Merseyside Police launches new officer identification protocol for people who are visually impaired
Anyone with any form of visual impairment can use the verification protocol, which is made possible by the Police Contact Centre, either over the phone or by the attending officer using an agreed password.
There are two instances when the protocol can be used. The first is when someone with a visual impairment, rings 101 or 999 to ask for police attendance at their address. In this scenario, a password is chosen during the call and the officer who calls at the address will use this password to verify their identity.
The second scenario is when someone with a visual impairment needs to verify the identity of a police officer who is calling at their address although they have not dialled 101 or 999 to request police attendance. Whether it’s a planned visit or not, the occupant can call 101 and give details provided by the officer to the police call handler to verify their identity.
Carers and anyone who provides support to someone who is visually impaired can also use the service.
Details about the Visual Impairment Protocol are being distributed to people across Merseyside who are visually impaired, by councils and other organisations including charities.
All police employees (including those in uniform) carry an identification or warrant card, but it can be difficult for someone with a visual impairment to make out details of a uniform or to see a photograph or details on a card.
Superintendent Mark Wiggins of Merseyside Police described the protocol as an extra layer of security and assurance for potentially vulnerable people. He said: “The person with the visual impairment is safeguarded by verifying the identity of the police officer, before letting them into the premises. This verification is facilitated by our contact centre, either over the phone or by the attending officer using an agreed password.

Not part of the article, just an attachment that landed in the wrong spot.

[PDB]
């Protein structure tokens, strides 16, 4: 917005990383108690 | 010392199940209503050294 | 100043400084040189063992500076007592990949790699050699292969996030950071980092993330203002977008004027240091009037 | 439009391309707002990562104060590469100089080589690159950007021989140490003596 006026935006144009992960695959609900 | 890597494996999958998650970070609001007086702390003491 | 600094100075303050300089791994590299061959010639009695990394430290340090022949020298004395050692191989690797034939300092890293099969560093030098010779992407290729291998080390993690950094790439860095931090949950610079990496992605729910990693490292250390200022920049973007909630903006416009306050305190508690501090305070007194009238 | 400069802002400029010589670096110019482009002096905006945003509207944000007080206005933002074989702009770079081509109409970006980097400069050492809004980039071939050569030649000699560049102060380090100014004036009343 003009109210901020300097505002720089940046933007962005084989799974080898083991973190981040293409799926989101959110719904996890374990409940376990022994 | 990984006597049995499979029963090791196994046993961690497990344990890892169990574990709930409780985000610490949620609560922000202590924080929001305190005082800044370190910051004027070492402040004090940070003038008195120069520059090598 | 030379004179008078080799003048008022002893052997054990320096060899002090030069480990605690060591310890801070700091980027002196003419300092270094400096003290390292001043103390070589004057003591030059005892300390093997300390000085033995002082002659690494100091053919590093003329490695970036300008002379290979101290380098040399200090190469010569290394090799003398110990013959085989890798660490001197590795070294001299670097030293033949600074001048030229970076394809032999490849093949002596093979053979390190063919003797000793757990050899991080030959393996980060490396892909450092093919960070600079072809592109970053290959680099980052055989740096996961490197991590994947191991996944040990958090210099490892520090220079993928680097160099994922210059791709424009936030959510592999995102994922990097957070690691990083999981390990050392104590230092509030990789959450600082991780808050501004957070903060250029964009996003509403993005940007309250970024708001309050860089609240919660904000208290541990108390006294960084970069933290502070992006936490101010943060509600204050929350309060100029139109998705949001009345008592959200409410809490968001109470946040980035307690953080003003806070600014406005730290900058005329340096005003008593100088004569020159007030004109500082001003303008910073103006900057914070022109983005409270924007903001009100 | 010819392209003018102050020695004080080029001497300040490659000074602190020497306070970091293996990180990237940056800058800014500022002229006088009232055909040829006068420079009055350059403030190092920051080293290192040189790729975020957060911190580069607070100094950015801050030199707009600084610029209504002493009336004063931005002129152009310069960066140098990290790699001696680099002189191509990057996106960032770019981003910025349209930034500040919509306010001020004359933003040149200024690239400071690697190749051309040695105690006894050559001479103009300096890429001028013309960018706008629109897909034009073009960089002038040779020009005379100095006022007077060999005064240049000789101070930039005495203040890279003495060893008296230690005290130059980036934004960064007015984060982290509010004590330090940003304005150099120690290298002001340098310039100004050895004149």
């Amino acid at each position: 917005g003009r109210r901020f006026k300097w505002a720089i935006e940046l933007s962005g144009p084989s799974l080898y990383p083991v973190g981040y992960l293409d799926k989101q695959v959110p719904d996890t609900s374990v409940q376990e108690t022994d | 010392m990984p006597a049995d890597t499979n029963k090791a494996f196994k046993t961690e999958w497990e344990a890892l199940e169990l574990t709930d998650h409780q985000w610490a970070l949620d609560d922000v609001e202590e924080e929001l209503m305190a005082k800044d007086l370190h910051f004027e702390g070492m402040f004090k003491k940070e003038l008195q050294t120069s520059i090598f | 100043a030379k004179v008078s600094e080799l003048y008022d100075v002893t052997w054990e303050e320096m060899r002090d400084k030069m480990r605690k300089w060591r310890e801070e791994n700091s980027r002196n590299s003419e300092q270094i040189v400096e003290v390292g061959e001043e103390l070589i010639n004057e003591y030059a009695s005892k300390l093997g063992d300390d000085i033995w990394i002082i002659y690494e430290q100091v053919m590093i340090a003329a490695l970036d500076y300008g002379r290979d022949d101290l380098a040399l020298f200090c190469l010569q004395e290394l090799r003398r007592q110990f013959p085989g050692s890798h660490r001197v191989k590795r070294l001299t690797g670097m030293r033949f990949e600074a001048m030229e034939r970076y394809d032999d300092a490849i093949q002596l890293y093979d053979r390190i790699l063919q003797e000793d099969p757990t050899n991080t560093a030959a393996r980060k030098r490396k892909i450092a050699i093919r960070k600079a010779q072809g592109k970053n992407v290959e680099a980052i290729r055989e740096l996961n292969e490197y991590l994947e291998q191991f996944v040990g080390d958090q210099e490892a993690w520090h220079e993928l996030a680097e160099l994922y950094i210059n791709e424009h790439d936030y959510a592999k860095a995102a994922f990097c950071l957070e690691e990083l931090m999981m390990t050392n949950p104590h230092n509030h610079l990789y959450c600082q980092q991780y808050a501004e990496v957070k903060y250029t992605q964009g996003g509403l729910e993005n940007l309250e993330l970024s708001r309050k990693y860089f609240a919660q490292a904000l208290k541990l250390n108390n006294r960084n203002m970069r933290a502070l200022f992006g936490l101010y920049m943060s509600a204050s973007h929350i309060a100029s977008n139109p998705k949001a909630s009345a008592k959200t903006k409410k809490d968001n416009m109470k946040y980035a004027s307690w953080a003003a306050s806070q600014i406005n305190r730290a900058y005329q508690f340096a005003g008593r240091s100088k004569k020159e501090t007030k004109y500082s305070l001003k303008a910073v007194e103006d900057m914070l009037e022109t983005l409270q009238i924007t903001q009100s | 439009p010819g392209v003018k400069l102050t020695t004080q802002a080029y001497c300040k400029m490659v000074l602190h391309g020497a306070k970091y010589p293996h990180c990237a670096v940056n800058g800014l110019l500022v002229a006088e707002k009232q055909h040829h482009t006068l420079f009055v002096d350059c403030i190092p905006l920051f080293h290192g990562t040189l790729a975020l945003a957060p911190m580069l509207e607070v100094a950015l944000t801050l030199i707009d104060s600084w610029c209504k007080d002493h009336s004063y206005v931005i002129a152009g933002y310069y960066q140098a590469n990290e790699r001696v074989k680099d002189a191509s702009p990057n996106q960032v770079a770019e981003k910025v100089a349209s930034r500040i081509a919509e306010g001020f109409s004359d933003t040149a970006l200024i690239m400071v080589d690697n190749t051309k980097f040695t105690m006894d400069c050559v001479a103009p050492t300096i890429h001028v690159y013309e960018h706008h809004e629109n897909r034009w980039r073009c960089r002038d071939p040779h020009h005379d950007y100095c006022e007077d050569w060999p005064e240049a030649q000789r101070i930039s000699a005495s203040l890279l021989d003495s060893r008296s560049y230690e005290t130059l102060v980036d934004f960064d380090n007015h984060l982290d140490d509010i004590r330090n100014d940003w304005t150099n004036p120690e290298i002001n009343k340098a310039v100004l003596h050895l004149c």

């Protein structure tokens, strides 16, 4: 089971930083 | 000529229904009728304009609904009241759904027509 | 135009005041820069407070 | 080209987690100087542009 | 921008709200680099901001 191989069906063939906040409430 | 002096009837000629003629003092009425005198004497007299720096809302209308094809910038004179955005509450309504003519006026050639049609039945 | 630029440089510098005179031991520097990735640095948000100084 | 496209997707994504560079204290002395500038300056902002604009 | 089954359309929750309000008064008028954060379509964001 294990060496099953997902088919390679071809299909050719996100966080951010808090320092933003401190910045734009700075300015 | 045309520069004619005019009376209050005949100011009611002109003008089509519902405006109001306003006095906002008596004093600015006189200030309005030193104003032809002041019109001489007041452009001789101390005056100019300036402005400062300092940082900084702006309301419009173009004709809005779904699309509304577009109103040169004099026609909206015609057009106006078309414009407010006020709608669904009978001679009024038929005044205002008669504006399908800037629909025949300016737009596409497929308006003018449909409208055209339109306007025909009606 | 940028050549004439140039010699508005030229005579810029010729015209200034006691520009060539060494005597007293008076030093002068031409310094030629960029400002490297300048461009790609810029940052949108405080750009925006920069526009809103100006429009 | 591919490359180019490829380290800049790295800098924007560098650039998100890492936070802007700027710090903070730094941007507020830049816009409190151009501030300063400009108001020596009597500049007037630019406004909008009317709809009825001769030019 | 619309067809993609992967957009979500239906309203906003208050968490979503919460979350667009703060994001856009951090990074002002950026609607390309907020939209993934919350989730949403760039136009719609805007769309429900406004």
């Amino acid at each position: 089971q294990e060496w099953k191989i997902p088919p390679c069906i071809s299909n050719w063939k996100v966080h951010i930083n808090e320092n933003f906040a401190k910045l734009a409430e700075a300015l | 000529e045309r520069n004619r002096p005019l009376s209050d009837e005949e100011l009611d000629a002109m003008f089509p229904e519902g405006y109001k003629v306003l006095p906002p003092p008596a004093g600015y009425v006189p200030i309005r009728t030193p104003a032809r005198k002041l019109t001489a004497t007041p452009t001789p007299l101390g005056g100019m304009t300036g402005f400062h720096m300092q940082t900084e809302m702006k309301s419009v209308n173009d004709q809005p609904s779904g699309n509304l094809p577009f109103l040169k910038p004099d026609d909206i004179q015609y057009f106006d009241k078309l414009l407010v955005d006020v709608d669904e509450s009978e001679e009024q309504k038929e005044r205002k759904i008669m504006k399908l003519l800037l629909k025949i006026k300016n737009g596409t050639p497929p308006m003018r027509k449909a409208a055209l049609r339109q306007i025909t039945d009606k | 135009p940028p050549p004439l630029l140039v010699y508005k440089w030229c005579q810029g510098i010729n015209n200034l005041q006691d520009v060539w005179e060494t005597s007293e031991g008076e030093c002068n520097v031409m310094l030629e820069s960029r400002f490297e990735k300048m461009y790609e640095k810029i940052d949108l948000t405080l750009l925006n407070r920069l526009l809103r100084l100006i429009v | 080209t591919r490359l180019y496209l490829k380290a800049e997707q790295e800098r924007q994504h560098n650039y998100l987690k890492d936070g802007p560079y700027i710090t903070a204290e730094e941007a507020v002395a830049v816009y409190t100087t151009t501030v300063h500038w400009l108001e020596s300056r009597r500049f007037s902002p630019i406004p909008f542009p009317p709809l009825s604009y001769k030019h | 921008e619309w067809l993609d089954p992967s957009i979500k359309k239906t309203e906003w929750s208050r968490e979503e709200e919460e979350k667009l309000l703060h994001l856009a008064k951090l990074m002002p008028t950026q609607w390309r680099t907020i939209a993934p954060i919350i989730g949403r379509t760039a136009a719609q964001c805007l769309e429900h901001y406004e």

“Similar initiatives have been implemented by other forces across the UK and we have adapted the protocol for use in Merseyside. Examples of good practice like this are shared between forces at a national level and we recognised the protocol’s potential to enhance our accessibility and support for vulnerable members of the community.”
He added: “The partnership approach taken to develop the Visual Impairment Protocol for use in Merseyside is a good example of preventative policing. It’s about problem solving and reducing the risk to vulnerable members of the community becoming a victim of a bogus caller who purports to be a police officer.”
Simple but effective
Merseyside’s Police Commissioner Emily Spurrell said: “It’s vitally important that police officers and staff who go to the door of a victim or witness are able to identify themselves.
“This simple but effective process provides greater security and safeguarding for visually-impaired members of our community, ensuring they can have confidence that the person coming to the door is who they say they are and can be trusted.”
“I’d like to thank everyone who has helped to introduce this worthwhile scheme here in Merseyside and I would urge anyone who knows someone with a visual impairment to let them know about this useful protocol.”